Bowel movements may not be the ideal topic for a dinner conversation, but it’s extremely important to be aware of how your internal systems are functioning. There’s nothing quite as uncomfortable as going to the bathroom and feeling like you’ve not quite finished the job when you leave. Not only is it a physical discomfort but it can leave you wondering if there are bigger issues occurring within your body that are causing it. This guide will help you understand how healthy and unhealthy bowel movements occur, the symptoms of incomplete bowel movements, what can cause it and how it can be treated.
Anyone suffering from irritable bowel syndrome (IBS) is likely familiar with the uncomfortable sensation of “incomplete evacuation”. It is a subjective sensation that occurs when one feels like they have not completely evacuated their bowels. However, this struggle is not isolated only to people with IBS. Despite how common this affliction is, there has been limited research done into the symptoms, causes, and treatment of this particular issue. Understanding what causes an incomplete evacuation can go a long way in figuring out self-care strategies to reduce instances of incomplete evacuation.
After food is eaten, during the process of digestion, stool matter moves through the large intestine, during which water is absorbed from the stool matter. This is what allows the stool to solidify. After this, the stool matter makes its way to the sigmoid colon and then finally to the rectum where it is prepped to be passed. This is meant to happen about one to two times a day, depending on an individual’s biorhythms.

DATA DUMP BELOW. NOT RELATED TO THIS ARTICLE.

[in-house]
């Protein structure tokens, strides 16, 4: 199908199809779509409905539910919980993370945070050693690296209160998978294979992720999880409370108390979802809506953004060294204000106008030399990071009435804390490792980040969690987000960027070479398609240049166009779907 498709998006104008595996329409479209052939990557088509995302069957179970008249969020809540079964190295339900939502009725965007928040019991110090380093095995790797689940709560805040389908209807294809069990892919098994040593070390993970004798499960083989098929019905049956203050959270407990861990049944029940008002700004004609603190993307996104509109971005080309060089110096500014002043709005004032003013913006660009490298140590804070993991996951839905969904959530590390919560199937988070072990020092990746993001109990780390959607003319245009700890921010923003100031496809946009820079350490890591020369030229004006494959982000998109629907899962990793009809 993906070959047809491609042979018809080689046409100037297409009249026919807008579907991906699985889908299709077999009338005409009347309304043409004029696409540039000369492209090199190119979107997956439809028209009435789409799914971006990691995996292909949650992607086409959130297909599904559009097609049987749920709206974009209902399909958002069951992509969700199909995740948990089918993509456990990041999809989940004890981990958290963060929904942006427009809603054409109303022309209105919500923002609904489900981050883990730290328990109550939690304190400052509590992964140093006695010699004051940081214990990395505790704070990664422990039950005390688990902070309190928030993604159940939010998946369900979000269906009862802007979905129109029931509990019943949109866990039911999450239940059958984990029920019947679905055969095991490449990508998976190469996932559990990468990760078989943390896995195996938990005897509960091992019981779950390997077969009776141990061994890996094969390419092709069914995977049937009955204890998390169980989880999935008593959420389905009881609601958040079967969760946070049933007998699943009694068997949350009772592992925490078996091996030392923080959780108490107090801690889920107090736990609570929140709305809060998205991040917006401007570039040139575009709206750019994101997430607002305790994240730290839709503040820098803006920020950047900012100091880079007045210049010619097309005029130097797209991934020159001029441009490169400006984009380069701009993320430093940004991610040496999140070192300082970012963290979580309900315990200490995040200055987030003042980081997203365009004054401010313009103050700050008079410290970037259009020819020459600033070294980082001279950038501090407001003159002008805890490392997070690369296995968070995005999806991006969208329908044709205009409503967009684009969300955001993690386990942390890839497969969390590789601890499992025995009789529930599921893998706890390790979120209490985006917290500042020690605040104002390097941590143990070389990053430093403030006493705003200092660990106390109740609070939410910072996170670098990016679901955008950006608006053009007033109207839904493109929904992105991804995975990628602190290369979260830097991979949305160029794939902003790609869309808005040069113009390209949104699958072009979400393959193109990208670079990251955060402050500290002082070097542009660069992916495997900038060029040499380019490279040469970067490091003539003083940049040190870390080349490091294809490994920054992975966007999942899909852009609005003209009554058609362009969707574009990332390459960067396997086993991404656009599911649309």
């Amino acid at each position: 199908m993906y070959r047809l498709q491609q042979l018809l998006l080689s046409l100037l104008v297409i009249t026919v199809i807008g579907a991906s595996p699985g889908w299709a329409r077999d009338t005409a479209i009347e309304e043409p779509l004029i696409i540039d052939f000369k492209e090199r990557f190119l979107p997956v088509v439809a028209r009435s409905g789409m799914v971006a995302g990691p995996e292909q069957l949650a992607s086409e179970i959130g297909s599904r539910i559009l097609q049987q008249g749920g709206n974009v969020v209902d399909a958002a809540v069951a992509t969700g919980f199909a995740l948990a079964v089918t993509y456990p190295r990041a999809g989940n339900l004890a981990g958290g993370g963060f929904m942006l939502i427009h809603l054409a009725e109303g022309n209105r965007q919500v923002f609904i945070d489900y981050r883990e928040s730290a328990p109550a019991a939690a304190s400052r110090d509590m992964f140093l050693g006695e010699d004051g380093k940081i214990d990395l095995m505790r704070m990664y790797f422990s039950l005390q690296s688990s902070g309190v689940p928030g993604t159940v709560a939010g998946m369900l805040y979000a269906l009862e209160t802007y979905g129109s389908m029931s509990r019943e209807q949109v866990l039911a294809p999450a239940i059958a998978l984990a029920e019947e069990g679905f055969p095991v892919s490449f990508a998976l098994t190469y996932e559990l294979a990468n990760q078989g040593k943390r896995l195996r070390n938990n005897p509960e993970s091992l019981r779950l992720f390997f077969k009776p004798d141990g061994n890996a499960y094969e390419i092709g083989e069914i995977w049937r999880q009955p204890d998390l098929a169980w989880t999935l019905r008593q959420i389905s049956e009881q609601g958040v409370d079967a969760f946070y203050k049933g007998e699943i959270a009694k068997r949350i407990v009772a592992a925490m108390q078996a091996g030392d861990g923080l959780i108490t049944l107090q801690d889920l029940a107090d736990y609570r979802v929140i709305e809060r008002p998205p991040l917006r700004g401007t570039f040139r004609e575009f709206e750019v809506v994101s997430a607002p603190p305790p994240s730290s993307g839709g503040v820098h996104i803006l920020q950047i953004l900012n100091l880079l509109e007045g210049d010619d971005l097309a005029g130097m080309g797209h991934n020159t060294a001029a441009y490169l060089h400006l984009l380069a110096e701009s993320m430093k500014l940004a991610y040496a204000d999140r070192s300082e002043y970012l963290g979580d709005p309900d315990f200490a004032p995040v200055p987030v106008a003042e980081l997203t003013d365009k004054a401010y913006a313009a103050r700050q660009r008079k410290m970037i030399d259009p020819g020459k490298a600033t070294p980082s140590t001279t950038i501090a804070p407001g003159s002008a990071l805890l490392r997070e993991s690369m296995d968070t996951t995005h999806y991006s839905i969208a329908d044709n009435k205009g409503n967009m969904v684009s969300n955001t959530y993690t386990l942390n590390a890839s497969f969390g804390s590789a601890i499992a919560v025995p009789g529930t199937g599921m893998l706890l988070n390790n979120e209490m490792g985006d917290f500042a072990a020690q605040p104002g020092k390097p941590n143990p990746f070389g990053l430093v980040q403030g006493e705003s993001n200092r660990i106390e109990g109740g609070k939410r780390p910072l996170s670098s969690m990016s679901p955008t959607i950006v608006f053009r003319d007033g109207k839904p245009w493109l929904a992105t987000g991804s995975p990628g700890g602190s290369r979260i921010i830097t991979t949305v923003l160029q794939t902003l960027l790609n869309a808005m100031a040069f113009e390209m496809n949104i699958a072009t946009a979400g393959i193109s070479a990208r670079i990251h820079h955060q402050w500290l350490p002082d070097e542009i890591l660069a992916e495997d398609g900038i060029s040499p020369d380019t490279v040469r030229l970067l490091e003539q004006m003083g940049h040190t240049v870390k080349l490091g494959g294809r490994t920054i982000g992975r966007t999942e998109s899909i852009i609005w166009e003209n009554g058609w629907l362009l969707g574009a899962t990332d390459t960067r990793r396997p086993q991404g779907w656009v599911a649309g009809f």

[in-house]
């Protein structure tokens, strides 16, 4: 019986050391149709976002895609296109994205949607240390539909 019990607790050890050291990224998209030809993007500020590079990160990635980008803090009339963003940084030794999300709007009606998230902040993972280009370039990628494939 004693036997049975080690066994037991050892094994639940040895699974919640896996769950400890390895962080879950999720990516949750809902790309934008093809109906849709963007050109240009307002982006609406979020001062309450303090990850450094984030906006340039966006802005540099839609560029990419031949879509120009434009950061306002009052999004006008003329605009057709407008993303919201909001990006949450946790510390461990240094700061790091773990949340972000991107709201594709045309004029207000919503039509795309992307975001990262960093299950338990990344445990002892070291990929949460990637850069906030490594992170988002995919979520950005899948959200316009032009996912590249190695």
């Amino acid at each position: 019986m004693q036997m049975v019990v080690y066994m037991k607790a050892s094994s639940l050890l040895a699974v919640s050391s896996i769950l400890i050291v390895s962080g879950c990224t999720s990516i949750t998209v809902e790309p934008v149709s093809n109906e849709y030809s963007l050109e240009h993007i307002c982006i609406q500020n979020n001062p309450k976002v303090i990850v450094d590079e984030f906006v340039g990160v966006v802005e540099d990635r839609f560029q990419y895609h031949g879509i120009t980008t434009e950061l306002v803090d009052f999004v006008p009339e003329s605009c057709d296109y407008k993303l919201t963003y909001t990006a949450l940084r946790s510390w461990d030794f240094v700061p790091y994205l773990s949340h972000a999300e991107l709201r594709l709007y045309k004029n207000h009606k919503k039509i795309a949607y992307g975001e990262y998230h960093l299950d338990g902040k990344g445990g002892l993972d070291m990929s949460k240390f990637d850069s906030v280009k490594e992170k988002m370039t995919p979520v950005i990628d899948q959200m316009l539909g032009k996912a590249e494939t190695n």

While there is still much research to be done to know the general range of causes of this problem, there are two major physiological processes associated with IBS and constipation that are believed to be the cause of incomplete evacuation. The first is called visceral sensitivity, which is when the internal organs, such as the large intestine, the anus, and the rectum have an increased sensitivity to pain. This can affect the passage of the stool through the rectum.
Motility dysfunction is the second possible cause, which inhibits the digestive tract from functioning smoothly. This can affect the formation of the stool and leave you feeling unsatisfied after evacuation.
1. In cases where one suffers from bouts of constipation, it may, in fact, be physiological issues causing the incomplete evacuation of your bowels. Treating the underlying cause of constipation with medications or laxatives may be able to result in healthier and complete bowel movements.
2. Empty the bowels as much as possible routinely, and at the same time every day. For most people, their biorhythm dictates that the strongest urges to evacuate their bowels are in the morning.
3. If you are suffering from dyssynergic defecation, which is a pelvic floor dysfunction of the nerves and muscles of the pelvic floor, this can result in constipation. Biofeedback can be extremely helpful as a treatment.
4. With persons suffering from chronic diarrhea, the sensation of an incomplete bowel movement will often occur following a bowel movement. If this sensation cannot be traced to any physiological issue, it is likely only a feeling. In such cases, it can be helpful to give yourself gentle reminders that the bowel has been fully evacuated.
5. Finally, when you’re on the toilet, it can drastically help the body to use relaxation exercises, which can settle and calm your body, muscles, and nerves which can effectively allow you to pass your stool.